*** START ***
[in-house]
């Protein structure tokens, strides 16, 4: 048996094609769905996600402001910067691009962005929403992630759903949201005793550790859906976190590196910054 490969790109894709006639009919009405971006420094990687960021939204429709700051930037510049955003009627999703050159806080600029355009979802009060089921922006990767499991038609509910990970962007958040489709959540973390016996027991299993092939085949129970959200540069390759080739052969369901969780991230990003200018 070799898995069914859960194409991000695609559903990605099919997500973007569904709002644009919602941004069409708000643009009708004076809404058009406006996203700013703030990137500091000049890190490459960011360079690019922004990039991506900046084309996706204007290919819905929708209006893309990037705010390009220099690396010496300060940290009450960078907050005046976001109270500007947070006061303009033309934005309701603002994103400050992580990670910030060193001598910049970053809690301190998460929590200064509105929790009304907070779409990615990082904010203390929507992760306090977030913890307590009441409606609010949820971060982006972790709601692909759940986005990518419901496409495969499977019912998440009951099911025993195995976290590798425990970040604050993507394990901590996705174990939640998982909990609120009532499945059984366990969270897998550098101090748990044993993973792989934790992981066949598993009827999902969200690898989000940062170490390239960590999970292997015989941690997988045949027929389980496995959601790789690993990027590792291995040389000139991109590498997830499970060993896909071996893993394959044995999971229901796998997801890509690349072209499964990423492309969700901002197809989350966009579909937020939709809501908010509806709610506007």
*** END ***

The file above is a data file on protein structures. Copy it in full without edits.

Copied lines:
[in-house]
């Protein structure tokens, strides 16, 4: 048996094609769905996600402001910067691009962005929403992630759903949201005793550790859906976190590196910054 490969790109894709006639009919009405971006420094990687960021939204429709700051930037510049955003009627999703050159806080600029355009979802009060089921922006990767499991038609509910990970962007958040489709959540973390016996027991299993092939085949129970959200540069390759080739052969369901969780991230990003200018 070799898995069914859960194409991000695609559903990605099919997500973007569904709002644009919602941004069409708000643009009708004076809404058009406006996203700013703030990137500091000049890190490459960011360079690019922004990039991506900046084309996706204007290919819905929708209006893309990037705010390009220099690396010496300060940290009450960078907050005046976001109270500007947070006061303009033309934005309701603002994103400050992580990670910030060193001598910049970053809690301190998460929590200064509105929790009304907070779409990615990082904010203390929507992760306090977030913890307590009441409606609010949820971060982006972790709601692909759940986005990518419901496409495969499977019912998440009951099911025993195995976290590798425990970040604050993507394990901590996705174990939640998982909990609120009532499945059984366990969270897998550098101090748990044993993973792989934790992981066949598993009827999902969200690898989000940062170490390239960590999970292997015989941690997988045949027929389980496995959601790789690993990027590792291995040389000139991109590498997830499970060993896909071996893993394959044995999971229901796998997801890509690349072209499964990423492309969700901002197809989350966009579909937020939709809501908010509806709610506007």